Stewart’s ‘Come Swim’ headlines shorts collection

This year’s Sundance Short Film Tour presents seven small gems that played at this year’s Sundance Film Festival — an engaging mix of genres and styles, most of them focusing on people in moments of crisis and decision.

The collection leads with the festival’s most talked-about short, which earned that honor because of its director, “Twilight” star Kristen Stewart. “Come Swim” is a densely layered 17-minute collage of impressionist images and whispered voices, showing a man (Josh Kaye) torn between daily obligation and his desires. Stewart has a good eye for arresting visuals, and the short suggests her talents aren’t all in front of the camera.

Director Peter Huang delivers laughs and social satire in “5 Films About Technology,” a rapid-fire series of interconnected gags about people being stupid with their cellphones. (The short may be familiar to art-house regulars, as the new distributor Neon Films attached it to the Anne Hathaway film “Colossal” this spring.)

Two dramatic shorts capture decisive moments for their main characters. Marshall Tyler’s “Night Shift” depicts a nightclub men’s room attendant (played by TV on the Radio frontman Tunde Adebimpe) dealing with an impending divorce and a job he knows is beneath him. Anu Valia’s “Lucia, Before and After,” which won the jury prize for U.S. fiction, follows a woman (Sarah Goldberg) in Texas during the government-mandated 24-hour waiting period to have an abortion.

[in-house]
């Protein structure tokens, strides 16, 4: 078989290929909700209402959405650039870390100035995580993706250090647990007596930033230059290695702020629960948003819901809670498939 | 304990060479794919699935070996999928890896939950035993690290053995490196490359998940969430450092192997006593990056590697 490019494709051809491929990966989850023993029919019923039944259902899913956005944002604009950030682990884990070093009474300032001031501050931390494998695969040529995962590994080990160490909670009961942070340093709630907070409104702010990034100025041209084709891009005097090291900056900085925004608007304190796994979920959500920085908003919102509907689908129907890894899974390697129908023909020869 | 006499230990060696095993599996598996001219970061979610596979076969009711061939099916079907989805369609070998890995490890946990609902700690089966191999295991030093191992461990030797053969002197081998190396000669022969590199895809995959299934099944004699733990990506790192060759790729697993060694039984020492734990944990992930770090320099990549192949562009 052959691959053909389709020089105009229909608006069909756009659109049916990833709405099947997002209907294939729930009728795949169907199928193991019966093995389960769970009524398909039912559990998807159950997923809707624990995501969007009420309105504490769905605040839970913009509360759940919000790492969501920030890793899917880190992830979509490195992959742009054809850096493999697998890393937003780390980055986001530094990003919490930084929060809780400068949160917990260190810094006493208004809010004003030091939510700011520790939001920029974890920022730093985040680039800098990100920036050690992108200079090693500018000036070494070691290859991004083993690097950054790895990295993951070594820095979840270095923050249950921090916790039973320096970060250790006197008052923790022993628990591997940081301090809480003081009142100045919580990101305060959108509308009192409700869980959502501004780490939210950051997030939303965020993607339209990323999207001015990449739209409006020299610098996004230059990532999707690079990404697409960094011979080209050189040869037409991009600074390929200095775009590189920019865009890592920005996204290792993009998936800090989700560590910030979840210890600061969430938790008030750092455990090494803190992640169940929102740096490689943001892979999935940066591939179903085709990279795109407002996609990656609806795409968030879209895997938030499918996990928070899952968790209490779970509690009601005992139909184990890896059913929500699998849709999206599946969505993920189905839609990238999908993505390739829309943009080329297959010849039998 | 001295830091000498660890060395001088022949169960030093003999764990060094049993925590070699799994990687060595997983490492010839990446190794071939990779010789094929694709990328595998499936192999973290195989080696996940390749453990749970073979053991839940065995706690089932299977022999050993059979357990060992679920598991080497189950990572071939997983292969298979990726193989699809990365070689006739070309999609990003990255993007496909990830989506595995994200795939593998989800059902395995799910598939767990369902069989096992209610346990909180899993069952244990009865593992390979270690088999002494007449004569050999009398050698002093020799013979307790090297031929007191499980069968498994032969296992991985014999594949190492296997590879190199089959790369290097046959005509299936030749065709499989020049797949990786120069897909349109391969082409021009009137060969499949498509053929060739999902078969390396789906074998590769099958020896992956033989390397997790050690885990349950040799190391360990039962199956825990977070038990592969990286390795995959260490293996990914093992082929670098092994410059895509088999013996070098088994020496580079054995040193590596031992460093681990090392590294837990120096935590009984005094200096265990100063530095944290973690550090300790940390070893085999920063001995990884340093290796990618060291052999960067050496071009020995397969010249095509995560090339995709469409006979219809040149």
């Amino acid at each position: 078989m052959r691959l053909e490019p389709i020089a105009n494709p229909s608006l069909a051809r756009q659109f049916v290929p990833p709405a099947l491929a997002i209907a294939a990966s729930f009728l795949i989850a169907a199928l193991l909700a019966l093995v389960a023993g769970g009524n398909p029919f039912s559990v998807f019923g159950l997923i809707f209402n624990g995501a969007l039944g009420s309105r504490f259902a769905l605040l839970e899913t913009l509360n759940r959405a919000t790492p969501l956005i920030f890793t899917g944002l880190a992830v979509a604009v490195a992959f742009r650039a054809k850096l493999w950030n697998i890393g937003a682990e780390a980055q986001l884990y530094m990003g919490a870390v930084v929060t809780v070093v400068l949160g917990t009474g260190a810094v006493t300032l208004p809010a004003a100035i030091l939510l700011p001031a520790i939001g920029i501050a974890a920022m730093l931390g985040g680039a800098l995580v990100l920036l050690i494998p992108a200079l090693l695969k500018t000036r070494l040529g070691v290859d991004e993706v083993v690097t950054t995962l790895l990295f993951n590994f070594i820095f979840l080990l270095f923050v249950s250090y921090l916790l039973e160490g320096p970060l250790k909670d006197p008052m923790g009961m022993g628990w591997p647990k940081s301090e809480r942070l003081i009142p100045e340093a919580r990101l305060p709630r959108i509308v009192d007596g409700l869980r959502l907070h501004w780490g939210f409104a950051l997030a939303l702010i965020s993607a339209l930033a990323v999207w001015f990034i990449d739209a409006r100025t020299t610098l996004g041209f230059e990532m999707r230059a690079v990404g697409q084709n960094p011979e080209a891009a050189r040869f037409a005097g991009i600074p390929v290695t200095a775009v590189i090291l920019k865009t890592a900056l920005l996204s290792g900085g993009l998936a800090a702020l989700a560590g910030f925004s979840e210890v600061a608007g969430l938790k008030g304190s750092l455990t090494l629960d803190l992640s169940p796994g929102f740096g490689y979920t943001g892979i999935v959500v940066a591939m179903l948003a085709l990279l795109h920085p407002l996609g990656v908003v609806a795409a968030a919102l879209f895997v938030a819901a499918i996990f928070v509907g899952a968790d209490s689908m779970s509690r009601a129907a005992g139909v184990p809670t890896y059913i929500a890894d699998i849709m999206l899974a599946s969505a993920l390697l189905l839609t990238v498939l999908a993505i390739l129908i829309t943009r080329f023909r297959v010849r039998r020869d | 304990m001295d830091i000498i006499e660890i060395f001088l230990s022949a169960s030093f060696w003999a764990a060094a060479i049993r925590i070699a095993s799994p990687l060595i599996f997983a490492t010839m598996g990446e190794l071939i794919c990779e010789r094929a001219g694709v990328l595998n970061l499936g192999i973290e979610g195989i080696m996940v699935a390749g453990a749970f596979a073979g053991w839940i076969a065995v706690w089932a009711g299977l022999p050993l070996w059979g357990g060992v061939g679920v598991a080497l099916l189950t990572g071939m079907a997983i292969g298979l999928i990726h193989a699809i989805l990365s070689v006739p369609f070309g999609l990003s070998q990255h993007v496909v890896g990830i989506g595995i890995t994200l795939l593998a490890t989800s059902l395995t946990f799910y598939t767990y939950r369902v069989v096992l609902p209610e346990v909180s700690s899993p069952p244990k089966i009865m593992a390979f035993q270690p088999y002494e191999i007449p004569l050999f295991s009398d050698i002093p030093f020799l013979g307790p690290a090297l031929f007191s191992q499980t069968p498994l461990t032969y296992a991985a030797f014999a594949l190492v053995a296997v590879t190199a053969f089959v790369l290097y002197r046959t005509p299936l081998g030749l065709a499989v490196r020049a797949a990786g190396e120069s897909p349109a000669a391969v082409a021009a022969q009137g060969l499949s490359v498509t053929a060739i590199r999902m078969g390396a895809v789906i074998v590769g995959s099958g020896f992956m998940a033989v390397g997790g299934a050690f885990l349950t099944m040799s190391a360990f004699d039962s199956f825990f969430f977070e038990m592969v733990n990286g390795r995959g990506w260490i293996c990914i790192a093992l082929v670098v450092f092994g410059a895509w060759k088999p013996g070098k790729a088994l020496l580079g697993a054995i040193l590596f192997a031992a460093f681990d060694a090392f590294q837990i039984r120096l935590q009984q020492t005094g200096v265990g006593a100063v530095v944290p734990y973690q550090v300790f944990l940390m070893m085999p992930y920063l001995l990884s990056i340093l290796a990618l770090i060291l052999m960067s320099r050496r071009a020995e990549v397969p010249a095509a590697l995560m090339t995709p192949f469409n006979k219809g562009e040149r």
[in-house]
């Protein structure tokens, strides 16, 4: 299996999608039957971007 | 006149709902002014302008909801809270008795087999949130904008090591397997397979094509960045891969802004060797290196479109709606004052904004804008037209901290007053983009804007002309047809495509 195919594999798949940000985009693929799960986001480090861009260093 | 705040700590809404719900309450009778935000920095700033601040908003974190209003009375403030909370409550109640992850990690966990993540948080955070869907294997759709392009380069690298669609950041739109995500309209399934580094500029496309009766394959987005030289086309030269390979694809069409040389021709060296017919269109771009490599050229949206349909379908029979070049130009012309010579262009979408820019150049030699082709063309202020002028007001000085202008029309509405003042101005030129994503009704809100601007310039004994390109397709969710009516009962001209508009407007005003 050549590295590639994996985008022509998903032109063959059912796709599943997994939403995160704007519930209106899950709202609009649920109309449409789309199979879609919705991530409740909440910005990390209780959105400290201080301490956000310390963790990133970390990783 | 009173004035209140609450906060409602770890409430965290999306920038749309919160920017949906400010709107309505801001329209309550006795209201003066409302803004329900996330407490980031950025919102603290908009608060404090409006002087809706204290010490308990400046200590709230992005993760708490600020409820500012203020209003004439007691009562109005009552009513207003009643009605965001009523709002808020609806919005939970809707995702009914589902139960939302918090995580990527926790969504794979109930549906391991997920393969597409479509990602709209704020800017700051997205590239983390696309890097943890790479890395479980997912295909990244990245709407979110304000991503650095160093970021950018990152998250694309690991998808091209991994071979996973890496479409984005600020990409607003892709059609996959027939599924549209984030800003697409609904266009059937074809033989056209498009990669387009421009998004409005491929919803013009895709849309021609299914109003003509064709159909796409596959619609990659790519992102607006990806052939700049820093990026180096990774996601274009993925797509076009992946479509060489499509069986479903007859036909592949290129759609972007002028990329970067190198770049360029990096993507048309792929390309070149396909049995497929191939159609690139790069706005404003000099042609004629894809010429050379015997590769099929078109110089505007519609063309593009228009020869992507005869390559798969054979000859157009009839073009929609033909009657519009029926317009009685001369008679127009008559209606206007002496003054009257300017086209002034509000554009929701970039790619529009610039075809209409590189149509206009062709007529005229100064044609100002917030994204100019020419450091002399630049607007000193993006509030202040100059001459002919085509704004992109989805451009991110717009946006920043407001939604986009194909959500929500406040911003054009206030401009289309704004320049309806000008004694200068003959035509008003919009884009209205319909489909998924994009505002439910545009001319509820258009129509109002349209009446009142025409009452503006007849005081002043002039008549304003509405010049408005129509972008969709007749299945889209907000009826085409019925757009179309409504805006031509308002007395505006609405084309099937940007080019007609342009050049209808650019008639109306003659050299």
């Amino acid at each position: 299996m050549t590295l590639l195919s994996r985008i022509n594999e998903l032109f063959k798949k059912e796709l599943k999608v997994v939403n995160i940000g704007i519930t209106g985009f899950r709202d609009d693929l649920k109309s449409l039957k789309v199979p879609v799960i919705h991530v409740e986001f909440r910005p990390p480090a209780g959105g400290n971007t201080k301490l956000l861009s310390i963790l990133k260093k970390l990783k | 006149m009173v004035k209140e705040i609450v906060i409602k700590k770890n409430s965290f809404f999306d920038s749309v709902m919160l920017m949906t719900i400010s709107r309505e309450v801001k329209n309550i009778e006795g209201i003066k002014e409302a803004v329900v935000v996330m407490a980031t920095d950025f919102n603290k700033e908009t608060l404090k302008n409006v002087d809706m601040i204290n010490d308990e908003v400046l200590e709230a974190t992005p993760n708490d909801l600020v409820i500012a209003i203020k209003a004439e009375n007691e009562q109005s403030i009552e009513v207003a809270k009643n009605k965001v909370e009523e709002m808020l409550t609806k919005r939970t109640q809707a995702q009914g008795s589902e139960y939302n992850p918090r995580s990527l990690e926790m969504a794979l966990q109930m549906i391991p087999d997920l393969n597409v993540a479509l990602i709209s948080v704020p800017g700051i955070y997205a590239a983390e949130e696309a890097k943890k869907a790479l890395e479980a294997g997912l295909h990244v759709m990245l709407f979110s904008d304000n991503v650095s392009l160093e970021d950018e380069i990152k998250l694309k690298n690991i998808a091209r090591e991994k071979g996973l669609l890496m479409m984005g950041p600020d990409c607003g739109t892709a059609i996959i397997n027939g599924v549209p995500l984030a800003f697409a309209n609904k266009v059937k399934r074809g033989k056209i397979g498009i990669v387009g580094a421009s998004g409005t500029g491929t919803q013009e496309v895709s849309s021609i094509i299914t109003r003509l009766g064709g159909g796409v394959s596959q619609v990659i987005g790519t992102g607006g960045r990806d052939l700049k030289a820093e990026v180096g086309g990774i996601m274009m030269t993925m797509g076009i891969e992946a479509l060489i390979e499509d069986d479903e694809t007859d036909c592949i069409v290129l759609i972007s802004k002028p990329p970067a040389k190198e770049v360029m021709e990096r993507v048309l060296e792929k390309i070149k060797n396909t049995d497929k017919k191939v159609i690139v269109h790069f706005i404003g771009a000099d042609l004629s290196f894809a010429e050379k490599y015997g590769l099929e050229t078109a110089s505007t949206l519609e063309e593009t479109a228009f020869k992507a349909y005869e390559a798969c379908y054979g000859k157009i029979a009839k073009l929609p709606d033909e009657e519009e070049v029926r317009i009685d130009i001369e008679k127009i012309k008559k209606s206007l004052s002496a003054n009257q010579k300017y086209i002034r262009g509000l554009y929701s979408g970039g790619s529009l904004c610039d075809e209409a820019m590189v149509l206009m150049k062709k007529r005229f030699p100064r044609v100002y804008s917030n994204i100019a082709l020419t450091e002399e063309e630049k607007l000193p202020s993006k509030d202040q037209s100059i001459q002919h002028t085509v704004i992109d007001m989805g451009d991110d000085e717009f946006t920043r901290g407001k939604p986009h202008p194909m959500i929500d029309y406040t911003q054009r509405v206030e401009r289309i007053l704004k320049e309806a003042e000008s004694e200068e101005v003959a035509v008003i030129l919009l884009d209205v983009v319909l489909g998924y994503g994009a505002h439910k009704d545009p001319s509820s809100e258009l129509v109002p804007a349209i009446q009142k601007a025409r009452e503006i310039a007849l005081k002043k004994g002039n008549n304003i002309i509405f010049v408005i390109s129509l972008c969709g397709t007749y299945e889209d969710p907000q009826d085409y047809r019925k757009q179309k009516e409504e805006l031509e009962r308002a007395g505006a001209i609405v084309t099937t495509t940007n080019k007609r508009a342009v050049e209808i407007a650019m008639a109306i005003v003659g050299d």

The simplest, and in many ways the most emotionally direct, short of the bunch is the one documentary, “Ten Meter Tower.” Directors Axel Danielson and Maximilien van Aertryck station cameras all around a swim center in Sweden and ask people to try something they’ve never done before: jump off the 10-meter diving platform. With numerous angles and split-screens, the movie captures intense moments as folks steel themselves for the jump or decided to climb back down the ladder.

The one animated short is “Pussy,” by Polish student filmmaker Renata Gasiorowska, which takes a comic look at a woman idly pleasuring herself in her apartment. It’s funny, surprising and definitely not for kids.

The program closes with another award winner, Francisca Alegría’s Chilean/U.S. drama “And the Whole Sky Fit in the Dead Cow’s Eye,” which took the jury prize for international fiction. Alegría’s story tells of an elderly woman, Emeteria (Shenda Román), who receives a visit from a ghostly grim reaper, while her rancher son, José (Luis Dubó), finds that something has decimated his cattle. It’s a heady mix of reality and myth, and a fine capper to a program of fascinating short films.

* * * 1/2<br>’Sundance Short Film Tour 2017’<br>Seven short films from the 2017 Sundance Film Festival, displaying a variety of styles and emotions.<br>Where • Tower Theatre.<br>When • Opens Friday, Aug. 11<br>Rating • Not rated, but some shorts are probably R for sexual content.<br>Running time • 95 minutes; one short is in Swedish, another is in Spanish, and both are subtitled.

from The Salt Lake Tribune


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